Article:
Hershey column: Setting the City Hall record straight
In response to Ms. Trauger’s column (PI 8/28/19,) it is important for the public to know the truth. While never called out specifically by name, Ms. Trauger’s column not so subtly attacks my attempts to improve our city’s financial decision-making, and council’s relationship with staff.
As Paul Harvey used to say, there is always: “the rest of the story.”
First, 10 days after former Chief Wilson’s updated resignation date, Aug. 29, the city manager provided myself and the rest of council with a copy of his updated resignation letter.
After reviewing the letter, I am disappointed it was withheld from council, especially since it is factually inaccurate and was the first formal indication former Chief Wilson was angry with council.
Still, I agreed with the release of the letter so as to ensure transparency. To set the record straight: in my capacity as a city councilperson I received some complaints from city employees about their work environment. As with any personnel issue, I referred those employees to the city manager and the HR director.
Proper procedures were followed. I have the utmost respect for former Chief Wilson. I thank him for his service, and wish him luck in the future.
Next, as Ms. Trauger should know the city’s budget is not completed until next month. The newly elected council has yet to finalize its first budget.
While I can’t speak for other members of City council, I have made it very clear that our highest priority spending should be for infrastructure as well as fire and police protection. I will continue fighting to ensure our taxpayers dollars are spent on streets, not million dollar beautification projects.
I will continue to fight to reallocate public funds in ways that actually help the people who live here. Despite the hurdles, we have made some progress undoing the disasters created by previous councils. I have worked with city staff and others to ensure we start fixing the streets now; for example, take a look at Pitkin, Bennett, Blake and other streets in town.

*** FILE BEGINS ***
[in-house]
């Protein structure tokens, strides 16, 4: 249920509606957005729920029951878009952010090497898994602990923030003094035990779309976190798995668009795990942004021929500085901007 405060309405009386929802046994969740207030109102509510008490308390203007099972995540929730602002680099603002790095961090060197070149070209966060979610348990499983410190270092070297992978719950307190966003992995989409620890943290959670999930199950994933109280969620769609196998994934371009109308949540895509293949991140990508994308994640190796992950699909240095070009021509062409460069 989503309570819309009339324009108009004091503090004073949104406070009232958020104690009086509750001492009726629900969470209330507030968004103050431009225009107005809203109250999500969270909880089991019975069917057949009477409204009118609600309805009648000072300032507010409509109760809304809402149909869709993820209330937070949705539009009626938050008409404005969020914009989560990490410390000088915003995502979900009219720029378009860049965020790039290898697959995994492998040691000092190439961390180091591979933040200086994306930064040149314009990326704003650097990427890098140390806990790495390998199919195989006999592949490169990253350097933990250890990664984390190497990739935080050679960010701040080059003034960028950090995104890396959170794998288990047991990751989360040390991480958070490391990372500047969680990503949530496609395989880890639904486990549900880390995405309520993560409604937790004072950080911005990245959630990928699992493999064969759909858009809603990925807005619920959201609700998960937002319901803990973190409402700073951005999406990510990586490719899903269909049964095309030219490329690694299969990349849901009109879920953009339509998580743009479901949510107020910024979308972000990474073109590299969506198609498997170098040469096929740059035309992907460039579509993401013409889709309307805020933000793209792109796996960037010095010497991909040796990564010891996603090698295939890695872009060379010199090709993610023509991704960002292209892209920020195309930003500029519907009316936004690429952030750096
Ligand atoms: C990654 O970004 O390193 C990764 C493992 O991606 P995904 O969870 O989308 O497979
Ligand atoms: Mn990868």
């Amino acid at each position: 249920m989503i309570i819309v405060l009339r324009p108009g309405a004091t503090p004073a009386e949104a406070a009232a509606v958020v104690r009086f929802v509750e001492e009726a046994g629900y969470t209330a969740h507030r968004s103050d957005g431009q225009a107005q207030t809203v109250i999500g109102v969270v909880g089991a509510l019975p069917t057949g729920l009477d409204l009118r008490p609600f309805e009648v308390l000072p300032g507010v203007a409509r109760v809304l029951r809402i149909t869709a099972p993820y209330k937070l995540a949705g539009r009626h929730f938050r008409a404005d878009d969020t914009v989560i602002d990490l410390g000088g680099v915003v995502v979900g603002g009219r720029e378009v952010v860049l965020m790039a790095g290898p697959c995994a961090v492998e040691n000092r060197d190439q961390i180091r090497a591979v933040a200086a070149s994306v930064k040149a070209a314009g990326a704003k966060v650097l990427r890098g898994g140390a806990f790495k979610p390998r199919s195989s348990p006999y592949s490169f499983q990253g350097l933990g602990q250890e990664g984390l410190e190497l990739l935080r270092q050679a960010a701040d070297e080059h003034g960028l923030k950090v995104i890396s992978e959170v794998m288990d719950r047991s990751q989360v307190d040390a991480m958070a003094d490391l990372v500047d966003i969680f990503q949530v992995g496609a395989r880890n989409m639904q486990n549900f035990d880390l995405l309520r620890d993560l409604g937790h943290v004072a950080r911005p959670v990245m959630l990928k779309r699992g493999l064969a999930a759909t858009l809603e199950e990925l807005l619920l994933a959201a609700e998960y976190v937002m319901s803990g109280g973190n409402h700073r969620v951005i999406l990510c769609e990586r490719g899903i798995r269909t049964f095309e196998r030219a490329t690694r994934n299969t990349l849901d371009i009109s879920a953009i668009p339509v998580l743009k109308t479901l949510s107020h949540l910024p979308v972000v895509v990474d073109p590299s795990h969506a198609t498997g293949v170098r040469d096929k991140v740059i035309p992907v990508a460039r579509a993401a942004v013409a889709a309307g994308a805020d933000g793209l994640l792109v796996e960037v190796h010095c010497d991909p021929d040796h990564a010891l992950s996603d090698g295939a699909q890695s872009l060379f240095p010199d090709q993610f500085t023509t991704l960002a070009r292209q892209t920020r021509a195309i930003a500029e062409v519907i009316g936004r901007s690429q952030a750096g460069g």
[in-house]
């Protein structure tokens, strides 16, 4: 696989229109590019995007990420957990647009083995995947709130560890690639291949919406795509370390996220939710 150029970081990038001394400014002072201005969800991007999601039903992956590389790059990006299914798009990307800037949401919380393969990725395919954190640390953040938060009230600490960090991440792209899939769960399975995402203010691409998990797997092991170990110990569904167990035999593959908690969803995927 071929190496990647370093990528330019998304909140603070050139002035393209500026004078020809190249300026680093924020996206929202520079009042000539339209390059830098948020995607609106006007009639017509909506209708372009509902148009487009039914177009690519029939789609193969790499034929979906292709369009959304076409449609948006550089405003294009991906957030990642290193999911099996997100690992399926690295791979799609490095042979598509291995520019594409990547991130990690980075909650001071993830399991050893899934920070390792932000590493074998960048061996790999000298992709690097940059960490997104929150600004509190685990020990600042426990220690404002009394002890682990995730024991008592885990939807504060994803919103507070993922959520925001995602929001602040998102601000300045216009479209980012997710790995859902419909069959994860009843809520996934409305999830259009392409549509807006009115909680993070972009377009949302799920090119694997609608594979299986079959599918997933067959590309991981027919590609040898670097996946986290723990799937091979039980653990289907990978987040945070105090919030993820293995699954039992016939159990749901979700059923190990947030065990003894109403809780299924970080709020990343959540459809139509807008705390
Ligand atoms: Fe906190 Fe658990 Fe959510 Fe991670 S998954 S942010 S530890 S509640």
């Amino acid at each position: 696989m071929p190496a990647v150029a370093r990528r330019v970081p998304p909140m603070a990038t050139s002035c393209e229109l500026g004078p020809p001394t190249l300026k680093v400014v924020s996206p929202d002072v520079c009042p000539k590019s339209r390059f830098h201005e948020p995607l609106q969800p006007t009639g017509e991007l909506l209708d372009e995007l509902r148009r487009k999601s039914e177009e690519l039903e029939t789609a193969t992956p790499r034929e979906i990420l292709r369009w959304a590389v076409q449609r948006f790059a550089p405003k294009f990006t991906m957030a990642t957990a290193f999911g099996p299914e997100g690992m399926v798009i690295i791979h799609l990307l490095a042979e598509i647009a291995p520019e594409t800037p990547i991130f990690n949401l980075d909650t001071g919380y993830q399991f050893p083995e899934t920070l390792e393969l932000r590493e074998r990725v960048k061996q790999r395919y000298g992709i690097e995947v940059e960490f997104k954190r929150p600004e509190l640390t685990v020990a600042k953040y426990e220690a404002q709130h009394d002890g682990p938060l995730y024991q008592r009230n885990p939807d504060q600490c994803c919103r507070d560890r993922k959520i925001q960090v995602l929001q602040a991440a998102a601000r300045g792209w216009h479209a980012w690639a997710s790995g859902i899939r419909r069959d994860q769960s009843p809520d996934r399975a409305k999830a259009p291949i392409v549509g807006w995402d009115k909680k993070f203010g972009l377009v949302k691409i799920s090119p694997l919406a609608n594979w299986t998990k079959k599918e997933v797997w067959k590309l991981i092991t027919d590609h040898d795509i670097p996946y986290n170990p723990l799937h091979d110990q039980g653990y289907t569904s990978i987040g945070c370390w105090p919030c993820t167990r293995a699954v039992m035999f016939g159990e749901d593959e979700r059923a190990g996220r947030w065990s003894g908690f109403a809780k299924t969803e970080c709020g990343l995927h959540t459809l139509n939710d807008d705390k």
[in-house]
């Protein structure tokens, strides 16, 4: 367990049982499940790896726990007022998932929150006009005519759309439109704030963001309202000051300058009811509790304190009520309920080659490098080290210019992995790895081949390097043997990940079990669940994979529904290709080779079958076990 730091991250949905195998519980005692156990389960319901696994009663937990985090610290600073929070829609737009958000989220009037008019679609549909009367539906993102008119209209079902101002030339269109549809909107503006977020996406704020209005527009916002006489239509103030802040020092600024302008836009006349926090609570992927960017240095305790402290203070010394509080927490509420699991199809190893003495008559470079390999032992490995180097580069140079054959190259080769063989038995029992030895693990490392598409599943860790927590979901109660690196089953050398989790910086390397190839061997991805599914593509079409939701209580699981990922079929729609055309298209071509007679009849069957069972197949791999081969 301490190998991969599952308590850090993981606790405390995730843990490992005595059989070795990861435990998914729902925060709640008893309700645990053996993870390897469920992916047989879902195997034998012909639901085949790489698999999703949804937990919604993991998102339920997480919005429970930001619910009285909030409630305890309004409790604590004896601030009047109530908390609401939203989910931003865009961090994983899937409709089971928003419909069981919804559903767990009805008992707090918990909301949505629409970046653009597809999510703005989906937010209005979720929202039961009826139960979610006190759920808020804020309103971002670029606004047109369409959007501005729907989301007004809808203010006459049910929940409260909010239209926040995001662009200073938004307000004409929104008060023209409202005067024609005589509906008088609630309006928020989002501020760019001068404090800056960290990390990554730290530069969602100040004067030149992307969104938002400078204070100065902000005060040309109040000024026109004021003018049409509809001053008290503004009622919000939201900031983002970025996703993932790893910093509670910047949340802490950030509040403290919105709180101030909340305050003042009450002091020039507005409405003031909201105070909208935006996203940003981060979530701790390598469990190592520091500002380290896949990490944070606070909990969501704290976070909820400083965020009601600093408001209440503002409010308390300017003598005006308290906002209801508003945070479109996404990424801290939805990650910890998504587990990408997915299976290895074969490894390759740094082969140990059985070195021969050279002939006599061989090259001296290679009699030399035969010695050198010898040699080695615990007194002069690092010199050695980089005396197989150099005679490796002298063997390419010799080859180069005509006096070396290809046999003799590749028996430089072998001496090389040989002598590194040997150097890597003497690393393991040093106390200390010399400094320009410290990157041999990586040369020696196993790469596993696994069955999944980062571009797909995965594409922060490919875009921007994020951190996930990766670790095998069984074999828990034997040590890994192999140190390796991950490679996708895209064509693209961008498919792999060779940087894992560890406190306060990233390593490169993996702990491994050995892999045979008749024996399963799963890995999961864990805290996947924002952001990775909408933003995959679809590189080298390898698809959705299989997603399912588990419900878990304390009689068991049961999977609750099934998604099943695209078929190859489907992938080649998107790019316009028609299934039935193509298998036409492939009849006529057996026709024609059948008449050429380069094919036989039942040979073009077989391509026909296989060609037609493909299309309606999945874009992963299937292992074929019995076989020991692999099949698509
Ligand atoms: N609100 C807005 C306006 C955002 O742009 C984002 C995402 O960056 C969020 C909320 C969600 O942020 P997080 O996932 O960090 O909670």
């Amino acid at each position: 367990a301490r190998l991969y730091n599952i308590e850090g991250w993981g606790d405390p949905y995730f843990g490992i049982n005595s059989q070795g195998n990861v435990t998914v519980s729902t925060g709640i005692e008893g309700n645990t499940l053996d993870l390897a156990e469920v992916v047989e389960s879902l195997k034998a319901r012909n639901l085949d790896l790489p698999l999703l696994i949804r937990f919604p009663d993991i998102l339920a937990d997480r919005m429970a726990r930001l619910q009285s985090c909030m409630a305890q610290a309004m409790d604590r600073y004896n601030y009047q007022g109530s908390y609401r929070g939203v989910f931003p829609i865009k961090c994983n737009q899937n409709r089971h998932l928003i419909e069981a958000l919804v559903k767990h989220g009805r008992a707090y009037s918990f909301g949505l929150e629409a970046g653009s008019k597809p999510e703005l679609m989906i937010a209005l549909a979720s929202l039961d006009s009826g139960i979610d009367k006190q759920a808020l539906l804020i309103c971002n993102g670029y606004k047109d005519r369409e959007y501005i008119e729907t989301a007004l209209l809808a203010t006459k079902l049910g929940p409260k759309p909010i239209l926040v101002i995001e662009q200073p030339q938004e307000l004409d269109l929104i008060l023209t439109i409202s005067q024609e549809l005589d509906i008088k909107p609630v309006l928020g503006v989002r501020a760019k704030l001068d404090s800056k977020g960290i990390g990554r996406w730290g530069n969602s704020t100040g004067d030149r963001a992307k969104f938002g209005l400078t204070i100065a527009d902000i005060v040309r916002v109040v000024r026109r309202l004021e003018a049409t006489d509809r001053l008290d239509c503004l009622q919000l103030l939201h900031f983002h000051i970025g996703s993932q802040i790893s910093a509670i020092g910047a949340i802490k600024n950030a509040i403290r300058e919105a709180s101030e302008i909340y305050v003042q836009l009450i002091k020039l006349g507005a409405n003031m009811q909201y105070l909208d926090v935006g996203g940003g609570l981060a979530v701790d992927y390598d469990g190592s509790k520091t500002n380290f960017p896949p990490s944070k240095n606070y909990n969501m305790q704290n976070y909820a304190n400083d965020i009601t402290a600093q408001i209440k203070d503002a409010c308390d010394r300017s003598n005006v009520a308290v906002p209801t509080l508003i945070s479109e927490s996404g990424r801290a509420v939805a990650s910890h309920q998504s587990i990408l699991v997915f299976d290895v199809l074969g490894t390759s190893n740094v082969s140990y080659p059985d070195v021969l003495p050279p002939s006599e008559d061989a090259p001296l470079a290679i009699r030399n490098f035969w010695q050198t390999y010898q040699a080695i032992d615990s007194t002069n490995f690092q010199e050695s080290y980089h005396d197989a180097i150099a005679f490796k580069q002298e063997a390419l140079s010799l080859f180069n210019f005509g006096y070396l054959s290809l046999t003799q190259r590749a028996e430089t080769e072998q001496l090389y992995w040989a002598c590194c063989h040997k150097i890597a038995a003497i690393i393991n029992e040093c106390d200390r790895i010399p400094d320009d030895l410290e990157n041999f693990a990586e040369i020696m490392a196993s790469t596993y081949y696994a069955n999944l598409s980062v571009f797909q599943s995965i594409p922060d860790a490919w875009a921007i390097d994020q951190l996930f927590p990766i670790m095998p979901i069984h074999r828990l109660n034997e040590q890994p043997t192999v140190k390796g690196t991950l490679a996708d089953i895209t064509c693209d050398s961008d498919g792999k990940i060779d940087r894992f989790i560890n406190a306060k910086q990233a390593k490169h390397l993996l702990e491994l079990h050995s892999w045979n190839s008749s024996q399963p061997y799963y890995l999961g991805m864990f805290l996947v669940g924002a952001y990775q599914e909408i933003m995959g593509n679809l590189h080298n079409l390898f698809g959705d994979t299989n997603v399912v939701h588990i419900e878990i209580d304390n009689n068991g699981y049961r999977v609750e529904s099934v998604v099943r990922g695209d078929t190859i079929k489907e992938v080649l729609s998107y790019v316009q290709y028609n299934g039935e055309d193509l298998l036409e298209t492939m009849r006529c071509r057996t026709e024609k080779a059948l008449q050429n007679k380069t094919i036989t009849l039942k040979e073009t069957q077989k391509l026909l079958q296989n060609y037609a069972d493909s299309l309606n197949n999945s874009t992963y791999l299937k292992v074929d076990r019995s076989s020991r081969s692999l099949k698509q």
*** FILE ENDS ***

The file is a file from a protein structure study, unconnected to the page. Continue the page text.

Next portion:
It’s a slow process, but it’s vital we spend money on all of our streets, not just a $7.5 million pet project street that we can’t even drive on for fear of ruin.
How dare Ms. Trauger accuse anyone of lack of transparency? As she knows, I had to file a Colorado Open Records Act request just to find out how many millions her city council was planning to waste on Seventh Street. It was these millions of dollars Trauger helped approve that went to a financial boondoggle instead of fixing our failing infrastructure.
And, it was Ms. Trauger’s pro-tax committee that took 10s of thousands of dollars from contractors for a campaign to raise our street tax and didn’t tell folks until after they voted.
Finally, attacking this council shows incredible hubris after Ms. Trauger failed in her attempt to raise taxes to fix her mistakes. The people have made it clear: focus our money on things that matter, not superfluous spending. As a result, I have been critical of projects we can’t afford, and in favor of street-based infrastructure projects.
As I said during the campaign, we are going to fix our streets and ensure no more money is wasted on self-serving projects the people do not want or need.
As always, if any resident of Glenwood wants to talk, my door is open and my phone is on. I serve at the will of the people, and I am doing my darnedest to fulfill my promises.
Whatever your opinion or perspective, you are welcome to come to City Hall: the council meets every first and third Thursday, and it would be my honor to listen to you.
Tony Hershey is a current member of Glenwood Springs City Council.
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After opposing Proposition 114, the 2020 wolf reintroduction initiative that passed by a whopping 1%, I had reservations about dressing down another budding ballot measure.